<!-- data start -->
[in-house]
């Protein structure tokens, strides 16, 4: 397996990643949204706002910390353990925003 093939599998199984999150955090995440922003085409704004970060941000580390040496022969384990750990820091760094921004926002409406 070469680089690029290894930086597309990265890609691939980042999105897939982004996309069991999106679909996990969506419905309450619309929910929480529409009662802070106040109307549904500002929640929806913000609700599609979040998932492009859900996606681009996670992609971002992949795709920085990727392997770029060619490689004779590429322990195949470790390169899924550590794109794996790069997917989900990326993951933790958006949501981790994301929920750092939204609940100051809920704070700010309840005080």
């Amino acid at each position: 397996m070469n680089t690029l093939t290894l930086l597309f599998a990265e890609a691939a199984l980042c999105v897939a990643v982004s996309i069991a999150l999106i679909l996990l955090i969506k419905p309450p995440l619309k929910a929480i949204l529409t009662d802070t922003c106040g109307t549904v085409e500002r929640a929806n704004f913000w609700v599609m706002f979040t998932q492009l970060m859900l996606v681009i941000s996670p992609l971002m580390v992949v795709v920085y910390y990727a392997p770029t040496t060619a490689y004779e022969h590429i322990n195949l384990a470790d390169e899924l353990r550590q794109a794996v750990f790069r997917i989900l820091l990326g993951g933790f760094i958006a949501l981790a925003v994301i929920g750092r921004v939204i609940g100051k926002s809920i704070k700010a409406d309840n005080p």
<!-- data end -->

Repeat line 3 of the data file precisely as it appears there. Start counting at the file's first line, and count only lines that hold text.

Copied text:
């Amino acid at each position: 397996m070469n680089t690029l093939t290894l930086l597309f599998a990265e890609a691939a199984l980042c999105v897939a990643v982004s996309i069991a999150l999106i679909l996990l955090i969506k419905p309450p995440l619309k929910a929480i949204l529409t009662d802070t922003c106040g109307t549904v085409e500002r929640a929806n704004f913000w609700v599609m706002f979040t998932q492009l970060m859900l996606v681009i941000s996670p992609l971002m580390v992949v795709v920085y910390y990727a392997p770029t040496t060619a490689y004779e022969h590429i322990n195949l384990a470790d390169e899924l353990r550590q794109a794996v750990f790069r997917i989900l820091l990326g993951g933790f760094i958006a949501l981790a925003v994301i929920g750092r921004v939204i609940g100051k926002s809920i704070k700010a409406d309840n005080p």